many non-retrogressive bodhisattvas are there in this world who will be born 
in that buddha land?" 

The Buddha replied, "Sixty-seven kotis of non-retrogressive bodhisattvas 
from this world will be born there. Each of these bodhisattvas has previously 
made offerings to innumerable buddhas with almost as much diligence as you 278c 



59 



The Three Pure Land Sutras 



did, Maitreya. Furthermore, bodhisattvas of lesser practices and those who 
have performed small acts of merit, whose number is beyond calculation, will 
all be born there." 

The Buddha said to Maitreya, "Not only those bodhisattvas from this 
world but also those from buddha lands in other directions are born there. 
First, in the land of the buddha named Far-reaching Illumination there are 
one hundred and eighty kotis of bodhisattvas who all visit there. Second, in 
the land of Buddha Jewel Storehouse there are ninety kotis of bodhisattvas 
who all visit there. Third, in the land of Buddha Immeasurable Sound there 
are two hundred and twenty kotis of bodhisattvas who all visit there. Fourth, 
in the land of Buddha Taste of Nectar there are two hundred and fifty kotis 
of bodhisattvas who all visit there. Fifth, in the land of Buddha Dragon Sub- 
duing there are fourteen kotis of bodhisattvas who all visit there. Sixth, in 
the land of Buddha Superior Power there are fourteen thousand bodhisattvas 
who all visit there. Seventh, in the land of Buddha Simha there are five hun- 
dred kotis of bodhisattvas who all visit there. Eighth, in the land of Buddha 
Undefiled Light there are eighty kotis of bodhisattvas who all visit there.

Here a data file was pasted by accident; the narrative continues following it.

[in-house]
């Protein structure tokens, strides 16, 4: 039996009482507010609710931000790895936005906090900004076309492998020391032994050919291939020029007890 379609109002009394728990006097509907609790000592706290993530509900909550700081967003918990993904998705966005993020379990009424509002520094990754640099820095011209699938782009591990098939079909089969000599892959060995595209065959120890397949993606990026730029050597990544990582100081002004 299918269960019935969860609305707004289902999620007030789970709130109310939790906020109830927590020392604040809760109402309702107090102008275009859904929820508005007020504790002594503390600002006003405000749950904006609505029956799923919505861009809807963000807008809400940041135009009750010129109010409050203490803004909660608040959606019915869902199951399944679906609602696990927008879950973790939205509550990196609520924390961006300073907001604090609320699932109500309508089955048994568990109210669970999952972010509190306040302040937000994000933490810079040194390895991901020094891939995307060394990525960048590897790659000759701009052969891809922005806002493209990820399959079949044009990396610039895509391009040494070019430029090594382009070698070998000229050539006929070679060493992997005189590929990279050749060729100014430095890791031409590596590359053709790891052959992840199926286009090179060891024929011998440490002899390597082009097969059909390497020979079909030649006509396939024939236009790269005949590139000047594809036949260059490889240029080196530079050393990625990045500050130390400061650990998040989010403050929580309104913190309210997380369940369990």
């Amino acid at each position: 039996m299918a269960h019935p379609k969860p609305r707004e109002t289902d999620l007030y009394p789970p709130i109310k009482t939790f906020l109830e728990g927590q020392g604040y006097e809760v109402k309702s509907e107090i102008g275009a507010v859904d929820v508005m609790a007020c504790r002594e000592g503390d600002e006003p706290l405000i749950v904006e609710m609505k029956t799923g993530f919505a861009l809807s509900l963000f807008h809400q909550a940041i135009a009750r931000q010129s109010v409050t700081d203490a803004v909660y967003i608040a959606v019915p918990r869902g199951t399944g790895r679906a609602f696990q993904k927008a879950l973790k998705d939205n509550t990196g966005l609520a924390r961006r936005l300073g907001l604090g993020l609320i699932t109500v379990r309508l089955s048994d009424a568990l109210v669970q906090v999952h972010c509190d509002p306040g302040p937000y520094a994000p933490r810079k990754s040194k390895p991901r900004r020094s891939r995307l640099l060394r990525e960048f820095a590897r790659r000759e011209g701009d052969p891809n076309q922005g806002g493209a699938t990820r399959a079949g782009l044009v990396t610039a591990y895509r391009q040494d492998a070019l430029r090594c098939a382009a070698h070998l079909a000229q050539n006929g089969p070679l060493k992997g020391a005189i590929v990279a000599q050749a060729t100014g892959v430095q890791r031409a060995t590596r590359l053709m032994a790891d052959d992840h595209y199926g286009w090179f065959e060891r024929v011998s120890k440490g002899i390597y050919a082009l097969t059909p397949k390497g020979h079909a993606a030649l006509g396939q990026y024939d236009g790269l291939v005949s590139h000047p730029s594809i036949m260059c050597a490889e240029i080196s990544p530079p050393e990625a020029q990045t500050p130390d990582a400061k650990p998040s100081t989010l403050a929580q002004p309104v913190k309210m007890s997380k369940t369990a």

Ninth, in the land of Buddha Peak of Virtue there are sixty kotis of bodhi- 
sattvas who all visit there. Tenth, in the land of Buddha Mountain of Excel- 
lent Virtue there are sixty kotis of bodhisattvas who all visit there. Eleventh, 
in the land of Buddha King of Humans there are ten kotis of bodhisattvas 
who all visit there. Twelfth, in the land of Buddha Splendid Flower there are 
innumerable and incalculable bodhisattvas who are all non-retrogressive and 
possessed of unrivaled wisdom, who have previously made offerings to 
countless buddhas, and are able to learn in seven days the adamantine teach- 
ings of the Dharma that can only be attained by mahasattvas after practic- 
ing for a hundred thousand kotis of kalpas. Those bodhisattvas all visit there. 
Thirteenth, in the land of Buddha Fearlessness there are seven hundred and 
ninety kotis of great bodhisattvas and incalculable minor bodhisattvas and 
bhiksus who all visit there." 

The Buddha said to Maitreya, "Not only do the bodhisattvas from those